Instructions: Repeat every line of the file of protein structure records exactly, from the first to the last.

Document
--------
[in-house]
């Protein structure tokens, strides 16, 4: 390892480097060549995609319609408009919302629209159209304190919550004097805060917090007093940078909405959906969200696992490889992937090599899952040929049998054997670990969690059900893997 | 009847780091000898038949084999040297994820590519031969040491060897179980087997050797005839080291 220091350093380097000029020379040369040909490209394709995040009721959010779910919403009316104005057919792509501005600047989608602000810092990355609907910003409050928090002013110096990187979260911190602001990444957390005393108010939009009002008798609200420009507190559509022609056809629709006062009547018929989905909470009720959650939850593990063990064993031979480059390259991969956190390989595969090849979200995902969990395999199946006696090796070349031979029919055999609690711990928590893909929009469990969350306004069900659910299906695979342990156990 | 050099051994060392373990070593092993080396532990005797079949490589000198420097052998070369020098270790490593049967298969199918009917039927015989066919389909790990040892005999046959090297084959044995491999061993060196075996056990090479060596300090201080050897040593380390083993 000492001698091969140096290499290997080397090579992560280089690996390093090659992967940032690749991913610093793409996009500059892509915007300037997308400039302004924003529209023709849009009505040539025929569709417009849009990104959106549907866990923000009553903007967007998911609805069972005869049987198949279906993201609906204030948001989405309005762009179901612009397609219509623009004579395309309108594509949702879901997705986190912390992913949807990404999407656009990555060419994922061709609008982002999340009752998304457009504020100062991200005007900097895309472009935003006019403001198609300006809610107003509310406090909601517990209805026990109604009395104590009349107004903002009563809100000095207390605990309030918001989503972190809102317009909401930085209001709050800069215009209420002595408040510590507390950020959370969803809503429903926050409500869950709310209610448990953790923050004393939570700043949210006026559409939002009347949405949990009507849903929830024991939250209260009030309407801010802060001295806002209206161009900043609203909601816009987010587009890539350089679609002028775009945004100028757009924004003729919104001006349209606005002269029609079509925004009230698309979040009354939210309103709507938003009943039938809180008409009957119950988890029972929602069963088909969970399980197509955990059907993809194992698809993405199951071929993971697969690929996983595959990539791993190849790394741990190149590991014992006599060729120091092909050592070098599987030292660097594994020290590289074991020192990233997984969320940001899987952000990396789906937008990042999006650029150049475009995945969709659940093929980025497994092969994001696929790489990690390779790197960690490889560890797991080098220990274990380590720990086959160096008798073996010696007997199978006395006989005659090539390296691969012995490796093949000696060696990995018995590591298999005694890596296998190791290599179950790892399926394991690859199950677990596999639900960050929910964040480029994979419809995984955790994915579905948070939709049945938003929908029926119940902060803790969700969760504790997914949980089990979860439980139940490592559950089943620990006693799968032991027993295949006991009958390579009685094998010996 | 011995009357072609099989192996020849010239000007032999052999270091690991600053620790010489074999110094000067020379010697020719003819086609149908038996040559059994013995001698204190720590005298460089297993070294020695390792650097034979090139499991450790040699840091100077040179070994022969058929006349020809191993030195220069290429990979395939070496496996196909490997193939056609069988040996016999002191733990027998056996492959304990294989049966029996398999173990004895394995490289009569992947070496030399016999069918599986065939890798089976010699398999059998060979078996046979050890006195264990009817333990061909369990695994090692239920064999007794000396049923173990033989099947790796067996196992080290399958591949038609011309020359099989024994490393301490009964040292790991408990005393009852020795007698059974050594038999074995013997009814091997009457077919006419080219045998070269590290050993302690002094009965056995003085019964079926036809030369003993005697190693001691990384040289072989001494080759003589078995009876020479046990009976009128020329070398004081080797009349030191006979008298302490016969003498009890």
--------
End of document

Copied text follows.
[in-house]
């Protein structure tokens, strides 16, 4: 390892480097060549995609319609408009919302629209159209304190919550004097805060917090007093940078909405959906969200696992490889992937090599899952040929049998054997670990969690059900893997 | 009847780091000898038949084999040297994820590519031969040491060897179980087997050797005839080291 220091350093380097000029020379040369040909490209394709995040009721959010779910919403009316104005057919792509501005600047989608602000810092990355609907910003409050928090002013110096990187979260911190602001990444957390005393108010939009009002008798609200420009507190559509022609056809629709006062009547018929989905909470009720959650939850593990063990064993031979480059390259991969956190390989595969090849979200995902969990395999199946006696090796070349031979029919055999609690711990928590893909929009469990969350306004069900659910299906695979342990156990 | 050099051994060392373990070593092993080396532990005797079949490589000198420097052998070369020098270790490593049967298969199918009917039927015989066919389909790990040892005999046959090297084959044995491999061993060196075996056990090479060596300090201080050897040593380390083993 000492001698091969140096290499290997080397090579992560280089690996390093090659992967940032690749991913610093793409996009500059892509915007300037997308400039302004924003529209023709849009009505040539025929569709417009849009990104959106549907866990923000009553903007967007998911609805069972005869049987198949279906993201609906204030948001989405309005762009179901612009397609219509623009004579395309309108594509949702879901997705986190912390992913949807990404999407656009990555060419994922061709609008982002999340009752998304457009504020100062991200005007900097895309472009935003006019403001198609300006809610107003509310406090909601517990209805026990109604009395104590009349107004903002009563809100000095207390605990309030918001989503972190809102317009909401930085209001709050800069215009209420002595408040510590507390950020959370969803809503429903926050409500869950709310209610448990953790923050004393939570700043949210006026559409939002009347949405949990009507849903929830024991939250209260009030309407801010802060001295806002209206161009900043609203909601816009987010587009890539350089679609002028775009945004100028757009924004003729919104001006349209606005002269029609079509925004009230698309979040009354939210309103709507938003009943039938809180008409009957119950988890029972929602069963088909969970399980197509955990059907993809194992698809993405199951071929993971697969690929996983595959990539791993190849790394741990190149590991014992006599060729120091092909050592070098599987030292660097594994020290590289074991020192990233997984969320940001899987952000990396789906937008990042999006650029150049475009995945969709659940093929980025497994092969994001696929790489990690390779790197960690490889560890797991080098220990274990380590720990086959160096008798073996010696007997199978006395006989005659090539390296691969012995490796093949000696060696990995018995590591298999005694890596296998190791290599179950790892399926394991690859199950677990596999639900960050929910964040480029994979419809995984955790994915579905948070939709049945938003929908029926119940902060803790969700969760504790997914949980089990979860439980139940490592559950089943620990006693799968032991027993295949006991009958390579009685094998010996 | 011995009357072609099989192996020849010239000007032999052999270091690991600053620790010489074999110094000067020379010697020719003819086609149908038996040559059994013995001698204190720590005298460089297993070294020695390792650097034979090139499991450790040699840091100077040179070994022969058929006349020809191993030195220069290429990979395939070496496996196909490997193939056609069988040996016999002191733990027998056996492959304990294989049966029996398999173990004895394995490289009569992947070496030399016999069918599986065939890798089976010699398999059998060979078996046979050890006195264990009817333990061909369990695994090692239920064999007794000396049923173990033989099947790796067996196992080290399958591949038609011309020359099989024994490393301490009964040292790991408990005393009852020795007698059974050594038999074995013997009814091997009457077919006419080219045998070269590290050993302690002094009965056995003085019964079926036809030369003993005697190693001691990384040289072989001494080759003589078995009876020479046990009976009128020329070398004081080797009349030191006979008298302490016969003498009890």